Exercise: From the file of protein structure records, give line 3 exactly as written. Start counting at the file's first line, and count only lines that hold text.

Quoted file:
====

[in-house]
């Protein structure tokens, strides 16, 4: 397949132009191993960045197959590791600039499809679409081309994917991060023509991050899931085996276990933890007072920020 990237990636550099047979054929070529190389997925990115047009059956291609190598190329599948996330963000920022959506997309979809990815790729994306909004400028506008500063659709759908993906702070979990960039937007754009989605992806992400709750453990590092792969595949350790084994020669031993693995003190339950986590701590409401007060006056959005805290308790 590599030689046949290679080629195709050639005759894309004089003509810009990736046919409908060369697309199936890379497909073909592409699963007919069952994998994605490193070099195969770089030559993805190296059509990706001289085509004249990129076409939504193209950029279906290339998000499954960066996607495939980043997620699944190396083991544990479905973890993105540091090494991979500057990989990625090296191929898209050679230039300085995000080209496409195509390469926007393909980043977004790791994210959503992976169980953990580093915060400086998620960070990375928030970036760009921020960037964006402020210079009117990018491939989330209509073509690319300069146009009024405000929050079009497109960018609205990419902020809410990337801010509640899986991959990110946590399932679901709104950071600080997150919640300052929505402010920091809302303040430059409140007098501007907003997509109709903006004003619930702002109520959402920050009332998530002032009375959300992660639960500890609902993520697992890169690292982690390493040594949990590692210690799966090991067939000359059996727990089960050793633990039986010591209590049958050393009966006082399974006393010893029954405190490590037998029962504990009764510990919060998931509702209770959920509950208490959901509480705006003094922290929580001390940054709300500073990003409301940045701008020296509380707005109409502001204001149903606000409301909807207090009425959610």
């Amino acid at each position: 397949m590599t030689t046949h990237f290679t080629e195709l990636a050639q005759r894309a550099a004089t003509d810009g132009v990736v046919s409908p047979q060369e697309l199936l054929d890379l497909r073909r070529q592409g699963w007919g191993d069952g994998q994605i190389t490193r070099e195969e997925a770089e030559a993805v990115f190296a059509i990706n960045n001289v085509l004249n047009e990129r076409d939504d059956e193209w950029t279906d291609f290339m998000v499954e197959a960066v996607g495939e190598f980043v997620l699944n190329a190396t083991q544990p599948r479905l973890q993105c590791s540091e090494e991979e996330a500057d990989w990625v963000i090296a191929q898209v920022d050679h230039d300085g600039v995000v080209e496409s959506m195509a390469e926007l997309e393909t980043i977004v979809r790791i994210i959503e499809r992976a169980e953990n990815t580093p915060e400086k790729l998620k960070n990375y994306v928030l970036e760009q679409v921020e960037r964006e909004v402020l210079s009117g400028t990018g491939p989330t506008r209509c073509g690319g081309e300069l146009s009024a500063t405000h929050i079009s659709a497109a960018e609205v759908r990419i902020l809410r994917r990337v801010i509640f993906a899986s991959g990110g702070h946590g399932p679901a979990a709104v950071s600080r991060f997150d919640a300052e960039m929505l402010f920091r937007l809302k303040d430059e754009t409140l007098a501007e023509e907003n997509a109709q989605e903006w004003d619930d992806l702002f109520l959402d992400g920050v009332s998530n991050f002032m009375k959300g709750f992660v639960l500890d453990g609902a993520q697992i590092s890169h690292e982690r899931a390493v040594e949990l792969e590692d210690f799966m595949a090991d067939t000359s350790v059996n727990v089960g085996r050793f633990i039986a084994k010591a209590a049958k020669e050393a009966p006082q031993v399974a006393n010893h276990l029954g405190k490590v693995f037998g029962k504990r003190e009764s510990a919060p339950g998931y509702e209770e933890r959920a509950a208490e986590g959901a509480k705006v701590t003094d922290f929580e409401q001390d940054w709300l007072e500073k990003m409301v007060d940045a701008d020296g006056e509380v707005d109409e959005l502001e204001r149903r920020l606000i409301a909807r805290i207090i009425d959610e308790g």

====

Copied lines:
């Amino acid at each position: 397949m590599t030689t046949h990237f290679t080629e195709l990636a050639q005759r894309a550099a004089t003509d810009g132009v990736v046919s409908p047979q060369e697309l199936l054929d890379l497909r073909r070529q592409g699963w007919g191993d069952g994998q994605i190389t490193r070099e195969e997925a770089e030559a993805v990115f190296a059509i990706n960045n001289v085509l004249n047009e990129r076409d939504d059956e193209w950029t279906d291609f290339m998000v499954e197959a960066v996607g495939e190598f980043v997620l699944n190329a190396t083991q544990p599948r479905l973890q993105c590791s540091e090494e991979e996330a500057d990989w990625v963000i090296a191929q898209v920022d050679h230039d300085g600039v995000v080209e496409s959506m195509a390469e926007l997309e393909t980043i977004v979809r790791i994210i959503e499809r992976a169980e953990n990815t580093p915060e400086k790729l998620k960070n990375y994306v928030l970036e760009q679409v921020e960037r964006e909004v402020l210079s009117g400028t990018g491939p989330t506008r209509c073509g690319g081309e300069l146009s009024a500063t405000h929050i079009s659709a497109a960018e609205v759908r990419i902020l809410r994917r990337v801010i509640f993906a899986s991959g990110g702070h946590g399932p679901a979990a709104v950071s600080r991060f997150d919640a300052e960039m929505l402010f920091r937007l809302k303040d430059e754009t409140l007098a501007e023509e907003n997509a109709q989605e903006w004003d619930d992806l702002f109520l959402d992400g920050v009332s998530n991050f002032m009375k959300g709750f992660v639960l500890d453990g609902a993520q697992i590092s890169h690292e982690r899931a390493v040594e949990l792969e590692d210690f799966m595949a090991d067939t000359s350790v059996n727990v089960g085996r050793f633990i039986a084994k010591a209590a049958k020669e050393a009966p006082q031993v399974a006393n010893h276990l029954g405190k490590v693995f037998g029962k504990r003190e009764s510990a919060p339950g998931y509702e209770e933890r959920a509950a208490e986590g959901a509480k705006v701590t003094d922290f929580e409401q001390d940054w709300l007072e500073k990003m409301v007060d940045a701008d020296g006056e509380v707005d109409e959005l502001e204001r149903r920020l606000i409301a909807r805290i207090i009425d959610e308790g």